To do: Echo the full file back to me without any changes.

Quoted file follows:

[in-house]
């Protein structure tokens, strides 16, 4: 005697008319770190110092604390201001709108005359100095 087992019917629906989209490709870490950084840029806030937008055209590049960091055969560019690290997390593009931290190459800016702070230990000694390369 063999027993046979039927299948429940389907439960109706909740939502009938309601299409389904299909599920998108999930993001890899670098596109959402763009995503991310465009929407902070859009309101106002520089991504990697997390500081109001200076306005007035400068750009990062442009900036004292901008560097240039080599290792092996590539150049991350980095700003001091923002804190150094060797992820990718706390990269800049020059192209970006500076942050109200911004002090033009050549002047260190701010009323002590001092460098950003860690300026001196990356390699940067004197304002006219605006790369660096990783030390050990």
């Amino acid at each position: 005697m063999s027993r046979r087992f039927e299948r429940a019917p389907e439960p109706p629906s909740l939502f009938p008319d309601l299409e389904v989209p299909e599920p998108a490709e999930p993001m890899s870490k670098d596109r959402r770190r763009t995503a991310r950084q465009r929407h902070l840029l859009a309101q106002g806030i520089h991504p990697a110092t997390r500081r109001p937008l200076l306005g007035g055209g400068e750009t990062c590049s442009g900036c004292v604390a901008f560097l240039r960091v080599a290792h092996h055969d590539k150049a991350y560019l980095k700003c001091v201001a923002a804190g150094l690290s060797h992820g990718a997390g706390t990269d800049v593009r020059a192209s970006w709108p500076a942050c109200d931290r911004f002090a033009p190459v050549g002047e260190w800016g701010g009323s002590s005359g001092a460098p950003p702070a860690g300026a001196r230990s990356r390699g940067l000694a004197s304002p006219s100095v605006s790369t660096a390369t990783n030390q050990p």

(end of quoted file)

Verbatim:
[in-house]
């Protein structure tokens, strides 16, 4: 005697008319770190110092604390201001709108005359100095 087992019917629906989209490709870490950084840029806030937008055209590049960091055969560019690290997390593009931290190459800016702070230990000694390369 063999027993046979039927299948429940389907439960109706909740939502009938309601299409389904299909599920998108999930993001890899670098596109959402763009995503991310465009929407902070859009309101106002520089991504990697997390500081109001200076306005007035400068750009990062442009900036004292901008560097240039080599290792092996590539150049991350980095700003001091923002804190150094060797992820990718706390990269800049020059192209970006500076942050109200911004002090033009050549002047260190701010009323002590001092460098950003860690300026001196990356390699940067004197304002006219605006790369660096990783030390050990």
């Amino acid at each position: 005697m063999s027993r046979r087992f039927e299948r429940a019917p389907e439960p109706p629906s909740l939502f009938p008319d309601l299409e389904v989209p299909e599920p998108a490709e999930p993001m890899s870490k670098d596109r959402r770190r763009t995503a991310r950084q465009r929407h902070l840029l859009a309101q106002g806030i520089h991504p990697a110092t997390r500081r109001p937008l200076l306005g007035g055209g400068e750009t990062c590049s442009g900036c004292v604390a901008f560097l240039r960091v080599a290792h092996h055969d590539k150049a991350y560019l980095k700003c001091v201001a923002a804190g150094l690290s060797h992820g990718a997390g706390t990269d800049v593009r020059a192209s970006w709108p500076a942050c109200d931290r911004f002090a033009p190459v050549g002047e260190w800016g701010g009323s002590s005359g001092a460098p950003p702070a860690g300026a001196r230990s990356r390699g940067l000694a004197s304002p006219s100095v605006s790369t660096a390369t990783n030390q050990p």